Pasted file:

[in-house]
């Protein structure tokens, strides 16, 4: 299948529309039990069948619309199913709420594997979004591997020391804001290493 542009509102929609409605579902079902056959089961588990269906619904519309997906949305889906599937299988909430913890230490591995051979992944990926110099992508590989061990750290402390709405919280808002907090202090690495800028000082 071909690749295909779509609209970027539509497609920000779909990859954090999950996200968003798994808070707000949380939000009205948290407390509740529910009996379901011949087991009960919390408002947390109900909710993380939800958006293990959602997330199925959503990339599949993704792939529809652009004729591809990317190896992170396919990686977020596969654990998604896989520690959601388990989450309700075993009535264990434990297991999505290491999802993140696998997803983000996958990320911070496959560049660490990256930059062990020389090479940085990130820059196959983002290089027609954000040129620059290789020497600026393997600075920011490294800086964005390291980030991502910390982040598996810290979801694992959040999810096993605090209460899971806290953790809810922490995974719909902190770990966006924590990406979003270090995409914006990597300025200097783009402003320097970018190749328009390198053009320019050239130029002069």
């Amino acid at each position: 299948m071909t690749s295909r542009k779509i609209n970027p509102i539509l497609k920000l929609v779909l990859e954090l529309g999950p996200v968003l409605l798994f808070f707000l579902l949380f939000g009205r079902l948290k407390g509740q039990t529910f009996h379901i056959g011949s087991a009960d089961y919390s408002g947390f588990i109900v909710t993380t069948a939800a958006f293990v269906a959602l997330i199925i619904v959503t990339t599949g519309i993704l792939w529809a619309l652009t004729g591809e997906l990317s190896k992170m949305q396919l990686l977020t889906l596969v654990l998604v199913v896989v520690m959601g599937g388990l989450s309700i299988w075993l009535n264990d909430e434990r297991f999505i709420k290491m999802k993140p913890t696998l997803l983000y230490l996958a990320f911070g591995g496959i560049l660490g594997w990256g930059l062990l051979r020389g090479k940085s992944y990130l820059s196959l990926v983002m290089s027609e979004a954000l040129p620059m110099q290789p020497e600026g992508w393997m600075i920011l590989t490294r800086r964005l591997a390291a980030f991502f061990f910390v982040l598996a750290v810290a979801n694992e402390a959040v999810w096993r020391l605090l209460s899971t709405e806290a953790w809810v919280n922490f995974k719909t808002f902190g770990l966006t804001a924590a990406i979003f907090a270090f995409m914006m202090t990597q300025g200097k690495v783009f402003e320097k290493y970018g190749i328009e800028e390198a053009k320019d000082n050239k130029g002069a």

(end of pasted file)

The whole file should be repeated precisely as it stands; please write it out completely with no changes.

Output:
[in-house]
């Protein structure tokens, strides 16, 4: 299948529309039990069948619309199913709420594997979004591997020391804001290493 542009509102929609409605579902079902056959089961588990269906619904519309997906949305889906599937299988909430913890230490591995051979992944990926110099992508590989061990750290402390709405919280808002907090202090690495800028000082 071909690749295909779509609209970027539509497609920000779909990859954090999950996200968003798994808070707000949380939000009205948290407390509740529910009996379901011949087991009960919390408002947390109900909710993380939800958006293990959602997330199925959503990339599949993704792939529809652009004729591809990317190896992170396919990686977020596969654990998604896989520690959601388990989450309700075993009535264990434990297991999505290491999802993140696998997803983000996958990320911070496959560049660490990256930059062990020389090479940085990130820059196959983002290089027609954000040129620059290789020497600026393997600075920011490294800086964005390291980030991502910390982040598996810290979801694992959040999810096993605090209460899971806290953790809810922490995974719909902190770990966006924590990406979003270090995409914006990597300025200097783009402003320097970018190749328009390198053009320019050239130029002069």
């Amino acid at each position: 299948m071909t690749s295909r542009k779509i609209n970027p509102i539509l497609k920000l929609v779909l990859e954090l529309g999950p996200v968003l409605l798994f808070f707000l579902l949380f939000g009205r079902l948290k407390g509740q039990t529910f009996h379901i056959g011949s087991a009960d089961y919390s408002g947390f588990i109900v909710t993380t069948a939800a958006f293990v269906a959602l997330i199925i619904v959503t990339t599949g519309i993704l792939w529809a619309l652009t004729g591809e997906l990317s190896k992170m949305q396919l990686l977020t889906l596969v654990l998604v199913v896989v520690m959601g599937g388990l989450s309700i299988w075993l009535n264990d909430e434990r297991f999505i709420k290491m999802k993140p913890t696998l997803l983000y230490l996958a990320f911070g591995g496959i560049l660490g594997w990256g930059l062990l051979r020389g090479k940085s992944y990130l820059s196959l990926v983002m290089s027609e979004a954000l040129p620059m110099q290789p020497e600026g992508w393997m600075i920011l590989t490294r800086r964005l591997a390291a980030f991502f061990f910390v982040l598996a750290v810290a979801n694992e402390a959040v999810w096993r020391l605090l209460s899971t709405e806290a953790w809810v919280n922490f995974k719909t808002f902190g770990l966006t804001a924590a990406i979003f907090a270090f995409m914006m202090t990597q300025g200097k690495v783009f402003e320097k290493y970018g190749i328009e800028e390198a053009k320019d000082n050239k130029g002069a």